I absolutely don't disagree that moderated PRs would be great for the reasons you've mentioned and more, and for whatever that's worth, I "voted" for the move to github.
My point was that due to the really great facilities which github offers (hats off to them), I expect that the communication focus would shift "naturally" to github, since discussions over PRs are likely to happen there, as well as bug reports, features suggestions, etc, and because they really make it easy to participate and communicate over code. And so, people go where they feel comfortable.
And once the communication at github goes beyond some critical mass and becomes more meaningful than the mailing list, then the project has effectively moved to github.
As I mentioned, I have nothing against that, but I think the "core governance" should consider that it might/will happen.
And that poses two issues:
1. What happens with the relation between the mailing list and github (some solutions/approaches were offered already).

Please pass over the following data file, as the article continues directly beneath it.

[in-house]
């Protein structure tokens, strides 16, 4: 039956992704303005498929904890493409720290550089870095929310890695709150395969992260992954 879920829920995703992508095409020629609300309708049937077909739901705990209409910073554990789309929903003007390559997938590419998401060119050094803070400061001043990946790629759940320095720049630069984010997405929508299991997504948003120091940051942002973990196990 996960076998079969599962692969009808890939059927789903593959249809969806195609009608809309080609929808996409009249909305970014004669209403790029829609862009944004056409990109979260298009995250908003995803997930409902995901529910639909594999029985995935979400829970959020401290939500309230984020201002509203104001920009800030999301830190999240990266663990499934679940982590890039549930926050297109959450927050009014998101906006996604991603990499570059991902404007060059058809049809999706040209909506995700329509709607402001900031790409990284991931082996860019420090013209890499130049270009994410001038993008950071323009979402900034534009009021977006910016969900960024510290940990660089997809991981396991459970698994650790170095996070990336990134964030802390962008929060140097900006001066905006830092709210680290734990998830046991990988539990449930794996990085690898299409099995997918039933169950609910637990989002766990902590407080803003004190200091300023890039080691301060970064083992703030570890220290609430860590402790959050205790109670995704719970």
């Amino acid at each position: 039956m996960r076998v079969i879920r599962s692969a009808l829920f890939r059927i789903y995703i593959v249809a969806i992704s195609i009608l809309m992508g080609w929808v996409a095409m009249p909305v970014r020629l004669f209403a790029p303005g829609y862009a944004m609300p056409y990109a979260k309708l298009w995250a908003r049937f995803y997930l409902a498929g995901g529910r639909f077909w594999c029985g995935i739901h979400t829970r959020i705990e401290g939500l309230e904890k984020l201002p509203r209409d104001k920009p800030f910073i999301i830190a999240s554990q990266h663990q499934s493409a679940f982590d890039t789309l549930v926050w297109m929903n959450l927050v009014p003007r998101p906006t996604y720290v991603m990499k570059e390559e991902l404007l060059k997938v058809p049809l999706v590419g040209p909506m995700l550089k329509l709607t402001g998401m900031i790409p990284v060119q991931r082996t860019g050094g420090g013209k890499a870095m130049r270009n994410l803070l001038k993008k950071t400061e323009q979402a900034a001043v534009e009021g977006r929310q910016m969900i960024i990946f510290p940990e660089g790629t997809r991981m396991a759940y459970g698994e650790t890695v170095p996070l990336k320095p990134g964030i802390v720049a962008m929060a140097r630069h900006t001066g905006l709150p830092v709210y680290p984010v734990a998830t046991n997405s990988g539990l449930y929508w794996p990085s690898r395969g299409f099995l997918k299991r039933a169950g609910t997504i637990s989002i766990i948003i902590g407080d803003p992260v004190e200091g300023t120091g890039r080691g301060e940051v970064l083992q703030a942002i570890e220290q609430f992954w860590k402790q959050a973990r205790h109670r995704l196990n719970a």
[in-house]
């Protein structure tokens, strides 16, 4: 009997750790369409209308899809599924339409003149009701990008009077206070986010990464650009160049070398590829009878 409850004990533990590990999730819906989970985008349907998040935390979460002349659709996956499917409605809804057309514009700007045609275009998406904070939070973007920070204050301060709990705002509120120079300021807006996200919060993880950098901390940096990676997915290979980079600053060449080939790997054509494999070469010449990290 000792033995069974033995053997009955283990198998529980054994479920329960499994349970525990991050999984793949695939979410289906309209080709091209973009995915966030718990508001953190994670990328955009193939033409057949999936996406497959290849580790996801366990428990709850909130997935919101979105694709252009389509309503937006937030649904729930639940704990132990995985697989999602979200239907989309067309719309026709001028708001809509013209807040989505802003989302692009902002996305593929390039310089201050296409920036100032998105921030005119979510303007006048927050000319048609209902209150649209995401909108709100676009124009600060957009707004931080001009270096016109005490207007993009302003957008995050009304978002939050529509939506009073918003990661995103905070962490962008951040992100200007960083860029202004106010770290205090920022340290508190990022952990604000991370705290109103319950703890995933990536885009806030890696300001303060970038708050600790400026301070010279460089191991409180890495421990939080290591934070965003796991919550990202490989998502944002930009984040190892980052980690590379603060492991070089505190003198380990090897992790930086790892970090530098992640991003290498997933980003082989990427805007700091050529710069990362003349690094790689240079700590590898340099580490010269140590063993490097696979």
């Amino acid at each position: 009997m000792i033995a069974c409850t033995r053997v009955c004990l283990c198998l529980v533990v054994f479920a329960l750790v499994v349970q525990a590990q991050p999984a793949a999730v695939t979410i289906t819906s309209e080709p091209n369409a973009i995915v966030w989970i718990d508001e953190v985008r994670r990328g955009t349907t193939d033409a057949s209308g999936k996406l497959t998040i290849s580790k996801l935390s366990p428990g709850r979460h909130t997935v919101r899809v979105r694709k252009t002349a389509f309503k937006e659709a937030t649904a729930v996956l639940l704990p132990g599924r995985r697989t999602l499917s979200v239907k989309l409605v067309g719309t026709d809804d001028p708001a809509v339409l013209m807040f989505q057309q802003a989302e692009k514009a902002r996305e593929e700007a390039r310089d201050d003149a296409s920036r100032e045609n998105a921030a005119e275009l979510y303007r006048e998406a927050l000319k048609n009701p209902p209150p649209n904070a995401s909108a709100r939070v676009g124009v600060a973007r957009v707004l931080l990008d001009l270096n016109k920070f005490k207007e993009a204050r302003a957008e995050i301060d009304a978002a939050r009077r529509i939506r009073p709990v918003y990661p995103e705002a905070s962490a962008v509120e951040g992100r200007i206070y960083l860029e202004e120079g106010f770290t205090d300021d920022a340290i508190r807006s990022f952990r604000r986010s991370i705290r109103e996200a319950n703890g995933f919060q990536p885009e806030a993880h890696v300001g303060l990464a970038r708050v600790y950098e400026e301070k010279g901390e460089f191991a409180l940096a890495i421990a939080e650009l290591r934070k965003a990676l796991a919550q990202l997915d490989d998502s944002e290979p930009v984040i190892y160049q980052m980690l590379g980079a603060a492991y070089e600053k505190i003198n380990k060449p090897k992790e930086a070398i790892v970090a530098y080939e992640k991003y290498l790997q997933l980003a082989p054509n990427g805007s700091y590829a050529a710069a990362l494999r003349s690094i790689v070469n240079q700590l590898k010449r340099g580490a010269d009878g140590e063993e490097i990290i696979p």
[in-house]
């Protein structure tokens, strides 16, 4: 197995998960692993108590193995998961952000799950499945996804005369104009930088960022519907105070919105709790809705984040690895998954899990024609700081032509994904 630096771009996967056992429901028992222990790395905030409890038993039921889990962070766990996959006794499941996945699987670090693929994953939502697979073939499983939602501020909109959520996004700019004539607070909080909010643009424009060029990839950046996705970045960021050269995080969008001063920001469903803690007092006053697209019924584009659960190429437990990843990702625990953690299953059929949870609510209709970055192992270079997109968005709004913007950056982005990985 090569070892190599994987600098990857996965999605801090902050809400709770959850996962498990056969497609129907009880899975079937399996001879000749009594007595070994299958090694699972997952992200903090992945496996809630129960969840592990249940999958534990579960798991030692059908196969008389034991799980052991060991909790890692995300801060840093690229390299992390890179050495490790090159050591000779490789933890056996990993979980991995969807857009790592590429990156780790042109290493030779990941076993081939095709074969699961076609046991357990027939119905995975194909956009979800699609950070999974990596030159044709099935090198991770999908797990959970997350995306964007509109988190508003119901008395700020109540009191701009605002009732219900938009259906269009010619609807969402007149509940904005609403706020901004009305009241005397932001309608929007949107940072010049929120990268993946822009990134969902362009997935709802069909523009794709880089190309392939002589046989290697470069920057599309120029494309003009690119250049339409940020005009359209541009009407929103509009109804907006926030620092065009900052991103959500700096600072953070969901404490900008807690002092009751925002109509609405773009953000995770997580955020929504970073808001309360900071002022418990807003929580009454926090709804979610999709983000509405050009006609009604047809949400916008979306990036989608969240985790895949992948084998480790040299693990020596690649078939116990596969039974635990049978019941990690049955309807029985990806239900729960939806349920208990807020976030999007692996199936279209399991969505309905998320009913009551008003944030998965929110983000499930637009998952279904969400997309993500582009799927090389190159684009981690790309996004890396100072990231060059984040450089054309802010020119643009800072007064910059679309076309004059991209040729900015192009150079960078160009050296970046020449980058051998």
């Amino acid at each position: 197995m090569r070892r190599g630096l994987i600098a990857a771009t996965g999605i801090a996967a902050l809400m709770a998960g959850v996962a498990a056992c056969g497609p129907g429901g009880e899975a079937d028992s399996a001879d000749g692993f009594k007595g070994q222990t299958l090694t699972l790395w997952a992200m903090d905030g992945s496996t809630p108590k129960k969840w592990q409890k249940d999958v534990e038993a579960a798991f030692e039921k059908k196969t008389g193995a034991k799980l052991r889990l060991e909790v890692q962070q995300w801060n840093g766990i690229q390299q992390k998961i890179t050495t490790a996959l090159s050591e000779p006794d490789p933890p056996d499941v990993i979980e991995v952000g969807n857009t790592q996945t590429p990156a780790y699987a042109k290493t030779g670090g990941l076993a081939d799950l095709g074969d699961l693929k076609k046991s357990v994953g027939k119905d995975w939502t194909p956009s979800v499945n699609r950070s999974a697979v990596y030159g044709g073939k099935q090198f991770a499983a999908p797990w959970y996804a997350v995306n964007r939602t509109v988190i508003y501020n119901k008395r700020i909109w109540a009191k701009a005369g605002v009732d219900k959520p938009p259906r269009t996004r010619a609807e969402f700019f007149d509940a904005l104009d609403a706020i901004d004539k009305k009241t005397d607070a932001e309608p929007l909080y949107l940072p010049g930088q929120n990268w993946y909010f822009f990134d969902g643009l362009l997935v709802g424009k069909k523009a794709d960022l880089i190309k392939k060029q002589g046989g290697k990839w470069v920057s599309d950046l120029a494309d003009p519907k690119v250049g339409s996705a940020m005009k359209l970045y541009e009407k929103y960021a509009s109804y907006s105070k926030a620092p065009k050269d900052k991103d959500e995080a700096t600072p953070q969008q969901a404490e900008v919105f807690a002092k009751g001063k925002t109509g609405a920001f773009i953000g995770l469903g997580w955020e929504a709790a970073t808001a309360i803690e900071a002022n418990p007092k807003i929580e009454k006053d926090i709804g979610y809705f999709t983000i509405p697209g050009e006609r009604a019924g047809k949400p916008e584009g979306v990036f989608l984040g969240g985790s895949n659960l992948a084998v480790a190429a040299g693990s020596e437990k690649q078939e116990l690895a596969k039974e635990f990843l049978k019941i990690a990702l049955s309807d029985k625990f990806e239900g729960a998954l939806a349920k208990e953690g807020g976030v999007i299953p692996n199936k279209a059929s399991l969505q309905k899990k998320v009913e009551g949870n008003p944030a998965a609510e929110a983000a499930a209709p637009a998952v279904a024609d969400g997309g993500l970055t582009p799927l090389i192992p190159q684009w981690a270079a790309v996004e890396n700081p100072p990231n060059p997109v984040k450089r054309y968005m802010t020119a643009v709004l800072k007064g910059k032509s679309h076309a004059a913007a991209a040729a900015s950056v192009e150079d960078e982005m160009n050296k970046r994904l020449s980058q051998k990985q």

2. How to make sure the "core governance" still doesn't lose all the communication if github closes tomorrow (also sort of addressed).
Just things to think about. I'm all for the move to github in general and moderated PRs specifically.
On Sunday, October 16, 2016 8:05 PM, David Mertens <address@hidden> wrote:
avih, one more note:
The big problem is not how we handle our discussions on the mailing list, it's when a person does not respect the open source governance and pushes a bunch of unsolicited commits without any
discussion. This has happened many times over the last three or four years. Pull requests would let us manage those, mostly by preventing them when they do not fit the goals of the project (i.e. unwanted extensions to the compiler).
FWIW, I don't think this would stifle the current discussion of patches that occurs on the mailing list.